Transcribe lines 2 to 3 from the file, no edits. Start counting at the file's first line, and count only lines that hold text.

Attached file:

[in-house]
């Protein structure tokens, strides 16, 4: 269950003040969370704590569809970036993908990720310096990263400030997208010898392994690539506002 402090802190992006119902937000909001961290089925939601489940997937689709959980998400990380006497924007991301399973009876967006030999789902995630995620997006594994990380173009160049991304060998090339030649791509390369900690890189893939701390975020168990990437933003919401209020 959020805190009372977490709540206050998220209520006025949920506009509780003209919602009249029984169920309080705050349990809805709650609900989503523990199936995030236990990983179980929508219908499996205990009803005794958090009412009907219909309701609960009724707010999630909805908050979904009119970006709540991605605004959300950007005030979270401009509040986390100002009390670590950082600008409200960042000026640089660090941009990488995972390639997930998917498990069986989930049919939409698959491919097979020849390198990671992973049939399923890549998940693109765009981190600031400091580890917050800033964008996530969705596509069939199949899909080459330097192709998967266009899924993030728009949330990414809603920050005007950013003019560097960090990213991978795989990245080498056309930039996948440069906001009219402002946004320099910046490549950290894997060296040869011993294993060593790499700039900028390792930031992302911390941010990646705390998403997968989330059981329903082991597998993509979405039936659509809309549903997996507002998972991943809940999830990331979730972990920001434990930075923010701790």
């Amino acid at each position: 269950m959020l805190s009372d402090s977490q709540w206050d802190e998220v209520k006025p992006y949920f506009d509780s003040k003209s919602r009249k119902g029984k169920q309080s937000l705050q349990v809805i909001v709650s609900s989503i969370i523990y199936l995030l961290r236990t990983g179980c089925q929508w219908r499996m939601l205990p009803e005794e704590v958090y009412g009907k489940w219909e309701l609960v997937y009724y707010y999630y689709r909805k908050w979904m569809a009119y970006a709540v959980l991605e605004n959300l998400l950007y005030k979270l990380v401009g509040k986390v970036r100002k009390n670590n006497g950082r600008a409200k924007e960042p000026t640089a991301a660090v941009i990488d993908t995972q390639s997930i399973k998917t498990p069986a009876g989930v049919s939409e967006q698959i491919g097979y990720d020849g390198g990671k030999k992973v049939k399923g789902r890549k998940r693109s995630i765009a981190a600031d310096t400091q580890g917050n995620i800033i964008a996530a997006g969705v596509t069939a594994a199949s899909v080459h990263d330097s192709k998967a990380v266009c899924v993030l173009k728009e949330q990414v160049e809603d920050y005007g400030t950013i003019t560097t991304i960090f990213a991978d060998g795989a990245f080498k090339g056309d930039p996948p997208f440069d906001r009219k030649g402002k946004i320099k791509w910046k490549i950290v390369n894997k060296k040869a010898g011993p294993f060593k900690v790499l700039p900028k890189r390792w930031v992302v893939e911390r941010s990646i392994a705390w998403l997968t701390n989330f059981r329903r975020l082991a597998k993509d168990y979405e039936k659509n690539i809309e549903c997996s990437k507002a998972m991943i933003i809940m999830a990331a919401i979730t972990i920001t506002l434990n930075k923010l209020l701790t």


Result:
């Protein structure tokens, strides 16, 4: 269950003040969370704590569809970036993908990720310096990263400030997208010898392994690539506002 402090802190992006119902937000909001961290089925939601489940997937689709959980998400990380006497924007991301399973009876967006030999789902995630995620997006594994990380173009160049991304060998090339030649791509390369900690890189893939701390975020168990990437933003919401209020 959020805190009372977490709540206050998220209520006025949920506009509780003209919602009249029984169920309080705050349990809805709650609900989503523990199936995030236990990983179980929508219908499996205990009803005794958090009412009907219909309701609960009724707010999630909805908050979904009119970006709540991605605004959300950007005030979270401009509040986390100002009390670590950082600008409200960042000026640089660090941009990488995972390639997930998917498990069986989930049919939409698959491919097979020849390198990671992973049939399923890549998940693109765009981190600031400091580890917050800033964008996530969705596509069939199949899909080459330097192709998967266009899924993030728009949330990414809603920050005007950013003019560097960090990213991978795989990245080498056309930039996948440069906001009219402002946004320099910046490549950290894997060296040869011993294993060593790499700039900028390792930031992302911390941010990646705390998403997968989330059981329903082991597998993509979405039936659509809309549903997996507002998972991943809940999830990331979730972990920001434990930075923010701790």
């Amino acid at each position: 269950m959020l805190s009372d402090s977490q709540w206050d802190e998220v209520k006025p992006y949920f506009d509780s003040k003209s919602r009249k119902g029984k169920q309080s937000l705050q349990v809805i909001v709650s609900s989503i969370i523990y199936l995030l961290r236990t990983g179980c089925q929508w219908r499996m939601l205990p009803e005794e704590v958090y009412g009907k489940w219909e309701l609960v997937y009724y707010y999630y689709r909805k908050w979904m569809a009119y970006a709540v959980l991605e605004n959300l998400l950007y005030k979270l990380v401009g509040k986390v970036r100002k009390n670590n006497g950082r600008a409200k924007e960042p000026t640089a991301a660090v941009i990488d993908t995972q390639s997930i399973k998917t498990p069986a009876g989930v049919s939409e967006q698959i491919g097979y990720d020849g390198g990671k030999k992973v049939k399923g789902r890549k998940r693109s995630i765009a981190a600031d310096t400091q580890g917050n995620i800033i964008a996530a997006g969705v596509t069939a594994a199949s899909v080459h990263d330097s192709k998967a990380v266009c899924v993030l173009k728009e949330q990414v160049e809603d920050y005007g400030t950013i003019t560097t991304i960090f990213a991978d060998g795989a990245f080498k090339g056309d930039p996948p997208f440069d906001r009219k030649g402002k946004i320099k791509w910046k490549i950290v390369n894997k060296k040869a010898g011993p294993f060593k900690v790499l700039p900028k890189r390792w930031v992302v893939e911390r941010s990646i392994a705390w998403l997968t701390n989330f059981r329903r975020l082991a597998k993509d168990y979405e039936k659509n690539i809309e549903c997996s990437k507002a998972m991943i933003i809940m999830a990331a919401i979730t972990i920001t506002l434990n930075k923010l209020l701790t």